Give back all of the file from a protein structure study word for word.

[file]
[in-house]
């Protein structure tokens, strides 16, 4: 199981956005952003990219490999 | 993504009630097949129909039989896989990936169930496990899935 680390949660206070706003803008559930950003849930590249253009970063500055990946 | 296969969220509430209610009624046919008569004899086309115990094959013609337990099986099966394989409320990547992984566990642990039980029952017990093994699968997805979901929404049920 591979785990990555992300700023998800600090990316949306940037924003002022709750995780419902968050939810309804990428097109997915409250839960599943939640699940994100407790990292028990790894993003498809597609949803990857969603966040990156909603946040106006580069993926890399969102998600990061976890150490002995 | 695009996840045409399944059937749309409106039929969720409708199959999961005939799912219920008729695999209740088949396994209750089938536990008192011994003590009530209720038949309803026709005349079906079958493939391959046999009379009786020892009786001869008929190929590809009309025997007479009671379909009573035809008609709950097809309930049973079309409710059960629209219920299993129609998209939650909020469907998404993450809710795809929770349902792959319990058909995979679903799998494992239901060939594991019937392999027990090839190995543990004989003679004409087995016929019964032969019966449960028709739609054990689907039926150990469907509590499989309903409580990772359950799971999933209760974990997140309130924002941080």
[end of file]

[in-house]
């Protein structure tokens, strides 16, 4: 199981956005952003990219490999 | 993504009630097949129909039989896989990936169930496990899935 680390949660206070706003803008559930950003849930590249253009970063500055990946 | 296969969220509430209610009624046919008569004899086309115990094959013609337990099986099966394989409320990547992984566990642990039980029952017990093994699968997805979901929404049920 591979785990990555992300700023998800600090990316949306940037924003002022709750995780419902968050939810309804990428097109997915409250839960599943939640699940994100407790990292028990790894993003498809597609949803990857969603966040990156909603946040106006580069993926890399969102998600990061976890150490002995 | 695009996840045409399944059937749309409106039929969720409708199959999961005939799912219920008729695999209740088949396994209750089938536990008192011994003590009530209720038949309803026709005349079906079958493939391959046999009379009786020892009786001869008929190929590809009309025997007479009671379909009573035809008609709950097809309930049973079309409710059960629209219920299993129609998209939650909020469907998404993450809710795809929770349902792959319990058909995979679903799998494992239901060939594991019937392999027990090839190995543990004989003679004409087995016929019964032969019966449960028709739609054990689907039926150990469907509590499989309903409580990772359950799971999933209760974990997140309130924002941080």